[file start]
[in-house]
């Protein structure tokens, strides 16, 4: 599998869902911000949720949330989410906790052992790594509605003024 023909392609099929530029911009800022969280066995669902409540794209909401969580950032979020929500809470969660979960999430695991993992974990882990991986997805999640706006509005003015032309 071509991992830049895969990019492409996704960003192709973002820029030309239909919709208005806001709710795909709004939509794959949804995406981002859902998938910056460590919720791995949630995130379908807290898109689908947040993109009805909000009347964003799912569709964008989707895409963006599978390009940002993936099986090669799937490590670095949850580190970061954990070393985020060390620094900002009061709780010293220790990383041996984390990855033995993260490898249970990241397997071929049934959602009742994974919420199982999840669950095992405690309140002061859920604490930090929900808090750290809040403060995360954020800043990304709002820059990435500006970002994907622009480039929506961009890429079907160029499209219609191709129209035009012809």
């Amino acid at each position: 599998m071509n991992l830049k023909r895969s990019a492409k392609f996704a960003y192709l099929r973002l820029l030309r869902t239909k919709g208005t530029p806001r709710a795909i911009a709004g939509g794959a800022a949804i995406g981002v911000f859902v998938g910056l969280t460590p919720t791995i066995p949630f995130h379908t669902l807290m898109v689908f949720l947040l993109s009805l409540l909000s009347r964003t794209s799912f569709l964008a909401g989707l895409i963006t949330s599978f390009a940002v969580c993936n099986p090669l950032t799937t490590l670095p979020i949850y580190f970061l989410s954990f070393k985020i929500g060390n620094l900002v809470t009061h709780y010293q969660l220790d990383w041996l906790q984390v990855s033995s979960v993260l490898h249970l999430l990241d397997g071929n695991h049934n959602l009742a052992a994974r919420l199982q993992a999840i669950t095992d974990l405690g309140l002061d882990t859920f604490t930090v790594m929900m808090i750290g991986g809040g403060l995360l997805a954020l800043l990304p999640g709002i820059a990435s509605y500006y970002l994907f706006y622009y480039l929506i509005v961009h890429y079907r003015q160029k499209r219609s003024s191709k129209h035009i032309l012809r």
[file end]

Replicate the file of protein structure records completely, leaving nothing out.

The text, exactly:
[in-house]
């Protein structure tokens, strides 16, 4: 599998869902911000949720949330989410906790052992790594509605003024 023909392609099929530029911009800022969280066995669902409540794209909401969580950032979020929500809470969660979960999430695991993992974990882990991986997805999640706006509005003015032309 071509991992830049895969990019492409996704960003192709973002820029030309239909919709208005806001709710795909709004939509794959949804995406981002859902998938910056460590919720791995949630995130379908807290898109689908947040993109009805909000009347964003799912569709964008989707895409963006599978390009940002993936099986090669799937490590670095949850580190970061954990070393985020060390620094900002009061709780010293220790990383041996984390990855033995993260490898249970990241397997071929049934959602009742994974919420199982999840669950095992405690309140002061859920604490930090929900808090750290809040403060995360954020800043990304709002820059990435500006970002994907622009480039929506961009890429079907160029499209219609191709129209035009012809």
């Amino acid at each position: 599998m071509n991992l830049k023909r895969s990019a492409k392609f996704a960003y192709l099929r973002l820029l030309r869902t239909k919709g208005t530029p806001r709710a795909i911009a709004g939509g794959a800022a949804i995406g981002v911000f859902v998938g910056l969280t460590p919720t791995i066995p949630f995130h379908t669902l807290m898109v689908f949720l947040l993109s009805l409540l909000s009347r964003t794209s799912f569709l964008a909401g989707l895409i963006t949330s599978f390009a940002v969580c993936n099986p090669l950032t799937t490590l670095p979020i949850y580190f970061l989410s954990f070393k985020i929500g060390n620094l900002v809470t009061h709780y010293q969660l220790d990383w041996l906790q984390v990855s033995s979960v993260l490898h249970l999430l990241d397997g071929n695991h049934n959602l009742a052992a994974r919420l199982q993992a999840i669950t095992d974990l405690g309140l002061d882990t859920f604490t930090v790594m929900m808090i750290g991986g809040g403060l995360l997805a954020l800043l990304p999640g709002i820059a990435s509605y500006y970002l994907f706006y622009y480039l929506i509005v961009h890429y079907r003015q160029k499209r219609s003024s191709k129209h035009i032309l012809r």